Is it good or bad karma to release the city budget on April Fools’ Day? Historically mayors submit budget proposals to the City Council the first Monday in April, or in this case April 1.
According to the City Charter “Not later than the first Tuesday in April of each year, the mayor shall present to the city council a proposed budget for the ensuing fiscal year.”
On April 2, Ganim will deliver his annual address to the business community at the University of Bridgeport’s John Cox Center, 244 University Avenue. These tend to be feel-good sessions extolling city progress while providing a few budget highlights before a couple of hundred members of the Bridgeport Regional Business Council.
It’s also fashionable to host a reelection fundraiser in the weeks after the business community address to leverage a built-in audience.
Four years ago during Ganim’s mayoral comeback, business community dollars overwhelmingly supported incumbent Bill Finch who lost the Democratic primary to Ganim despite outspending him 2-to-1. While Finch spent about $600K, Ganim, a relentless fundraiser, had plenty of dough to make his case. In these kinds of races it’s generally not what the incumbent spends it’s about what opponents spend. Do they have enough to compete?
Ganim has raised about $200K for his mayoral reelection without tapping the business community. That will come soon enough.
In a reelection year Ganim will not raise taxes. Will he cut them a bit?
This would be Ganim’s third straight year without raising taxes after his first budget upon returning to office included a revaluation of property that spiked taxes in some neighborhoods, particularly higher-assessed Black Rock. Finch had delayed revaluation to avoid the howling in an election year. In this election cycle Ganim will not live and die by Black Rock agitation. He did not have that vote four years ago; he did not have it in his gubernatorial primary against Ned Lamont when he carried the city despite a mauling by Black Rock voters; he won’t have it this year either where State Senator Marilyn Moore, his chief opponent, figures to run up a large number.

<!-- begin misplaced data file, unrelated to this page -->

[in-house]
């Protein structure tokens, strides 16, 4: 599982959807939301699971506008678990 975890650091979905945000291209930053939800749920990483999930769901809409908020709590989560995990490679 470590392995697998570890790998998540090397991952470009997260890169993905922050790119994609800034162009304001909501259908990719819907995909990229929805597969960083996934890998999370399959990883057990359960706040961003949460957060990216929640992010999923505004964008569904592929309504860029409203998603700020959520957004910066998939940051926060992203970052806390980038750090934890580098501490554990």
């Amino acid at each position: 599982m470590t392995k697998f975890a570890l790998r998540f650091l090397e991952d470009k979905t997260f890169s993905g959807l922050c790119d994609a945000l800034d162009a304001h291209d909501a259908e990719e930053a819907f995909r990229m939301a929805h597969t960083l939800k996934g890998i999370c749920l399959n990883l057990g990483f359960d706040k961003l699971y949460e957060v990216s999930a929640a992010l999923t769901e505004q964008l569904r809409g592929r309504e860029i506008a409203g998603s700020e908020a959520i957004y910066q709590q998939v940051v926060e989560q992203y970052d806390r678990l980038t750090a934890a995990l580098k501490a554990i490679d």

The larger question for Ganim is his standing in the rest of the city leveraging the power of incumbency that will rely on several factors from finances, to public safety, to development and education.
In early March, led by PSEG’s $500 million Bridgeport Harbor Station, Ganim announced a five percent increase in the city’s grand list of taxable property that provides extra dough to hold the line on taxes–See 3 4 19 GRAND LIST DATA ATTACHMENT–as well as showcasing quality of life public improvements. Get ready for a lot of street paving this spring and summer. And ribbon cuttings for this, that and the other thing.
Meanwhile Moore is raising money in advance of the first quarter finance period that ends March 31. It will provide a measurement of her fundraising strength for a presumed Democratic primary in September.
State Rep. Charlie Stallworth, a former Ganim staffer, is also an announced candidate.
So far both Moore and Stallworth have been largely quiet challenging Ganim’s veracity on the campaign trail. There’s still time for that but one area to pick apart is the budget. Sooner or later the case must be made why voters should fire the incumbent. Without that there’s no compelling contrast to take him out. Issue savvy is key in these races.
Once Ganim submits his budget proposal it will be referred to the City Council’s Budget and Appropriations Committee where most spending plan alterations will take place. Budget committee members: Denese Taylor-Moye, Maria Viggiano, Jeanette Herron, Mary McBride-Lee, Michael DeFilippo, Christina Smith, Nessah Smith.
After committee review and budget vote the spending plan goes to the full council for a vote before returning to the mayor for possible veto action. The mil rate will be officially set in June in advance of the budget year that begins July 1.